Research Quick Take

Here at the College of Social Sciences and Public Policy (COSSPP), our faculty have been quite busy! Here are some of the projects that our faculty have recently published.

“Fit for the Job: Candidate Qualifications and Vote Choice in Low Information Elections” by Dr. Lonna Rae Atkeson

Lonna Atkeson | Political Science

In her recent article, Dr. Atkeson examines candidate professional experience—signaled through occupation—as a cue that voters can use to evaluate candidates’ functional competence for office. To do so, she studies local school board elections in California and conducts a conjoint experiment. She finds that (1) voters favor candidates who work in education; (2) voters discriminate even among candidates associated with education by only favoring those with strong ties to students; and (3) the effects are not muted by partisanship.

“Lead Poisoning Prevention Efforts in High-Risk Environments: Follow-up Testing Rates among Preschool Children in Flint, Michigan, 2013–2015” by Dr. Katrinell Davis

Katrinell Davis | Sociology

In her recent article, Dr. Davis examines the extent to which children receive follow-up or confirmatory testing when elevated blood lead levels are detected. To do so, she examines follow-up testing trends for lead poisoning among Medicaid-enrolled children 6 years and younger in Flint, Michigan, between 2013 and 2015. Her findings illustrate that compliance with follow-up testing procedures was less than adequate during the period of study.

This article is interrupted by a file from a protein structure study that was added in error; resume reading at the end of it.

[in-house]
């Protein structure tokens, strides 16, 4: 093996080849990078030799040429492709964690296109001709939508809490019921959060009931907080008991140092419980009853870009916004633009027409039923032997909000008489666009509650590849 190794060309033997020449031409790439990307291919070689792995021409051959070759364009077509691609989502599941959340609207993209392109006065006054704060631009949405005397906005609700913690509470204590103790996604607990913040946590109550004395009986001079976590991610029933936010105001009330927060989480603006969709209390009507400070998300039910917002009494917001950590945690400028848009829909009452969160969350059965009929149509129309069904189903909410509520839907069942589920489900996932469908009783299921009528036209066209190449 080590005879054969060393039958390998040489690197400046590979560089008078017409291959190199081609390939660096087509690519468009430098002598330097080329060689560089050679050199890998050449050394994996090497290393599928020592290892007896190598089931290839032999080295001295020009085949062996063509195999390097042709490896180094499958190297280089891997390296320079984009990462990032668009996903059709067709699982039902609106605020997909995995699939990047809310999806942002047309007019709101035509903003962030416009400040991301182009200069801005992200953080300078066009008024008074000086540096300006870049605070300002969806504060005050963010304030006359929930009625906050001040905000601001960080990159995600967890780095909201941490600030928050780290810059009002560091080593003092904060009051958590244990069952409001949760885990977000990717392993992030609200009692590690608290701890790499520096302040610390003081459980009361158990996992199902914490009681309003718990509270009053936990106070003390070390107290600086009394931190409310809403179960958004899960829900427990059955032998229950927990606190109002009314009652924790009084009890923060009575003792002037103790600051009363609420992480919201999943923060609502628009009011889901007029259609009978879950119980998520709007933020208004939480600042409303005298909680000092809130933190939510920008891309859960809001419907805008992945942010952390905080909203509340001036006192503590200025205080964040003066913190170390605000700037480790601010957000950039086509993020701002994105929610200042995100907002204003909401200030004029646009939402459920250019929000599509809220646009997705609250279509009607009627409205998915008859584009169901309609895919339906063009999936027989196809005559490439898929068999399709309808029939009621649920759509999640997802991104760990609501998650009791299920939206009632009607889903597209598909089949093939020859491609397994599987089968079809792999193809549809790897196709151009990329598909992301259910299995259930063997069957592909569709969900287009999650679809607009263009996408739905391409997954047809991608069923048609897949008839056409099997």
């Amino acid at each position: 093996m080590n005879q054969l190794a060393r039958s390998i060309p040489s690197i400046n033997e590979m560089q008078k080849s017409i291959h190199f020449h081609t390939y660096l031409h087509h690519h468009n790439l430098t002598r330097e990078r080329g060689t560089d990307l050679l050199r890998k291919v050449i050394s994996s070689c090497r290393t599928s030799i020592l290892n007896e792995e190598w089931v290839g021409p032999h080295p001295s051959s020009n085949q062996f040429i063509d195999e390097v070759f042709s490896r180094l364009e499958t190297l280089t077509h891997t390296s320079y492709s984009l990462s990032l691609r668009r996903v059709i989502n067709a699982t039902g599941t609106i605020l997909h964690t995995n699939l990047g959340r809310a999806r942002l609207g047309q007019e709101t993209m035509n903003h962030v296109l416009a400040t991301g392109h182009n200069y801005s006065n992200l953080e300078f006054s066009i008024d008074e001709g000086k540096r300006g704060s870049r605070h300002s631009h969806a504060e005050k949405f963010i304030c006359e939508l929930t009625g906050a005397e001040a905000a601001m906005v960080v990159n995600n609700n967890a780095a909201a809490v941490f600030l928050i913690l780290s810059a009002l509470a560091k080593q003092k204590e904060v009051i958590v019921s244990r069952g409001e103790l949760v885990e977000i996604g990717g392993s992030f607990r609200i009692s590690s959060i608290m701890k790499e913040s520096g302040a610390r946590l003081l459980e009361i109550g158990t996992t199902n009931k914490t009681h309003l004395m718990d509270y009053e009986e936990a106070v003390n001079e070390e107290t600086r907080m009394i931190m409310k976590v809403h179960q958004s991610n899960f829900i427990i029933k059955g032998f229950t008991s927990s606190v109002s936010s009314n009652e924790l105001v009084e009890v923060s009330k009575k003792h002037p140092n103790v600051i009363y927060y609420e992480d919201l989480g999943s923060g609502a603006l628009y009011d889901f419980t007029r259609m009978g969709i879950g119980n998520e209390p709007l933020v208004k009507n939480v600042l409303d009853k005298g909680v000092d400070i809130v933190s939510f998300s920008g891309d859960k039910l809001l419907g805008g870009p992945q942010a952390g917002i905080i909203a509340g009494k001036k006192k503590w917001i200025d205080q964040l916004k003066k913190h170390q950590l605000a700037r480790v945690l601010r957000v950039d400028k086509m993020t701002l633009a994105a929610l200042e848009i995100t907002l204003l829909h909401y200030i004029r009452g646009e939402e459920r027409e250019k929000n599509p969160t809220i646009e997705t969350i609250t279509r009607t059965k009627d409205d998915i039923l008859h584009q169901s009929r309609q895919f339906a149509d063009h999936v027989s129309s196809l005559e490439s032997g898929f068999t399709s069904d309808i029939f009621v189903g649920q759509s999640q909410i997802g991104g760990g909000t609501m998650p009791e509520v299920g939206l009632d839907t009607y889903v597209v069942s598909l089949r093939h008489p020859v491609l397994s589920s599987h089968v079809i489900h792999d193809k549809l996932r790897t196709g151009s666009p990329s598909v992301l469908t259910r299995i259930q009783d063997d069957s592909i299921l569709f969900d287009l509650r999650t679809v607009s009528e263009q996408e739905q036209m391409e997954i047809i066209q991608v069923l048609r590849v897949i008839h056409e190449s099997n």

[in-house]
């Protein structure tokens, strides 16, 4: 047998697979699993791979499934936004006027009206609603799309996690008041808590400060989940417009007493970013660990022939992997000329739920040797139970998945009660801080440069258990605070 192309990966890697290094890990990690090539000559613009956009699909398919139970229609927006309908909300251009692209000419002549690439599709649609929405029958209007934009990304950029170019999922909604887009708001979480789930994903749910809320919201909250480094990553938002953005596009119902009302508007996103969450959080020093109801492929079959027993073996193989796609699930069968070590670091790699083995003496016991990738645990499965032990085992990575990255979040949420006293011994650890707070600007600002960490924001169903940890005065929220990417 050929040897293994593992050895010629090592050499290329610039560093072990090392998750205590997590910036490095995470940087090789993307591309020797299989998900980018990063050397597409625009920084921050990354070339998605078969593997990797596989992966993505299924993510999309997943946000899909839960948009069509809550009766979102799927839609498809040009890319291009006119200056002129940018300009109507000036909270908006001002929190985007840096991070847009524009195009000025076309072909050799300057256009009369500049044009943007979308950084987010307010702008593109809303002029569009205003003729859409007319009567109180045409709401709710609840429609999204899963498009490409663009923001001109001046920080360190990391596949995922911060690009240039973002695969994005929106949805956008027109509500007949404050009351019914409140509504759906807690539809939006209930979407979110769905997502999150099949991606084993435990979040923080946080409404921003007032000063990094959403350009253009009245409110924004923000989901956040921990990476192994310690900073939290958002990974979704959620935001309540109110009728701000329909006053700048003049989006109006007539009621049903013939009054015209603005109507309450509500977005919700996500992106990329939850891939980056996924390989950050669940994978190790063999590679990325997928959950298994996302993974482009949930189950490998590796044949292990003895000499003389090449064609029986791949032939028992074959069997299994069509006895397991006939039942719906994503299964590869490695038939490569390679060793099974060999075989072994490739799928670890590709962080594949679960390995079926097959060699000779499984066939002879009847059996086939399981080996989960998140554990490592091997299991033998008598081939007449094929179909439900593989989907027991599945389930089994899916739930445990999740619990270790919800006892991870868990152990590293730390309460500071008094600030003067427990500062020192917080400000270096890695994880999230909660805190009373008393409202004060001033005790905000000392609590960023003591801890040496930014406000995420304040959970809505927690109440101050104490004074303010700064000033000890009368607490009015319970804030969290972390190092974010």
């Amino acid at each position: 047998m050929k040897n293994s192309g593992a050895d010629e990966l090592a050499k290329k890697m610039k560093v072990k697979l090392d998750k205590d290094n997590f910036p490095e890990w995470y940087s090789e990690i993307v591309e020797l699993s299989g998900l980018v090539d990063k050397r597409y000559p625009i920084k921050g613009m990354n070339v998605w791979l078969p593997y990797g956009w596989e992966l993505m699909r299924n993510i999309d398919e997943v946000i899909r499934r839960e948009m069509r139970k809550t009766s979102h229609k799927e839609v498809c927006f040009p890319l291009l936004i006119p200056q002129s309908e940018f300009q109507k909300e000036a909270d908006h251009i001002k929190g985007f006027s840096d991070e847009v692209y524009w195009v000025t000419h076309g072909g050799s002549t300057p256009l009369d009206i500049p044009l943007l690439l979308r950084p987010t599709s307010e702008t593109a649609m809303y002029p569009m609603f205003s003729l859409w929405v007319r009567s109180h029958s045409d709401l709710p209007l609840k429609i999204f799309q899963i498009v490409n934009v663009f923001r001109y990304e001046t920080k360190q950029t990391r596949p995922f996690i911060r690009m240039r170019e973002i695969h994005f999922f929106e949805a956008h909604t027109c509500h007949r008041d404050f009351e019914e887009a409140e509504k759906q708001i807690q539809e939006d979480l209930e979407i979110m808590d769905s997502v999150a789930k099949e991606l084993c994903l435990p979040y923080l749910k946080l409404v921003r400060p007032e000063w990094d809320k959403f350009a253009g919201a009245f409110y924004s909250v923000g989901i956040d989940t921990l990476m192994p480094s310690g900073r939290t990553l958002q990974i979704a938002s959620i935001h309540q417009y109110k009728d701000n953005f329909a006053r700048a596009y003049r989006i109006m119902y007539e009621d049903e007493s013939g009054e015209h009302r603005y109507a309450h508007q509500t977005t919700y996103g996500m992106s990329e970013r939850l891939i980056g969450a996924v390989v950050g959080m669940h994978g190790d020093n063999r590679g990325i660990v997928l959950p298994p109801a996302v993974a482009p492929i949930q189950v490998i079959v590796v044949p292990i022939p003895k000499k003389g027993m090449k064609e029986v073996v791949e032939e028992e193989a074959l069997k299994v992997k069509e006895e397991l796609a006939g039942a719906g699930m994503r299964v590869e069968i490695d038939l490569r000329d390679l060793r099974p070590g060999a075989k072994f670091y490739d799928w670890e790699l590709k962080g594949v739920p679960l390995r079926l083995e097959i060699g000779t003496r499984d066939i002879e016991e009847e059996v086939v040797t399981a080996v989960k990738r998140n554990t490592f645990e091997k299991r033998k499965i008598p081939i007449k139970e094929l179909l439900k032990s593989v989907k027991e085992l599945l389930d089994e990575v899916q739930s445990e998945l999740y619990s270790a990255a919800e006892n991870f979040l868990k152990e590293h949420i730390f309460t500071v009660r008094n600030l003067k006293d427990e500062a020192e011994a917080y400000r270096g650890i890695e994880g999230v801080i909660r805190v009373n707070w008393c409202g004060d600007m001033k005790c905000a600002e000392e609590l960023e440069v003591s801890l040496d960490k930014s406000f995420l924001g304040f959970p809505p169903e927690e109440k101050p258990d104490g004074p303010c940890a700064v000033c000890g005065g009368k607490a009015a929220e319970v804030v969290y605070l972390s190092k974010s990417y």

“Transit-oriented development for older adults: A survey of current practices among transit agencies and local governments in the US” by Dr. Duncan

Faculty Affiliates | The Institute for Successful Longevity

In his recent article, Dr. Duncan examines the ways in which transit agencies and local governments have been considering the transportation needs of older adults when planning for transit-oriented development (TOD). Surveys with representatives from a sample of transit agencies (n= 15) and local governments (n=31) from across the US were conducted. Few of the surveyed agencies indicated that they had specific practices that encourage TOD to help meet the transportation needs of older adults. Respondents identified the cost of development, market forces, and the lack of specific amenities for older adults as the primary barriers to attracting aging groups to TOD.

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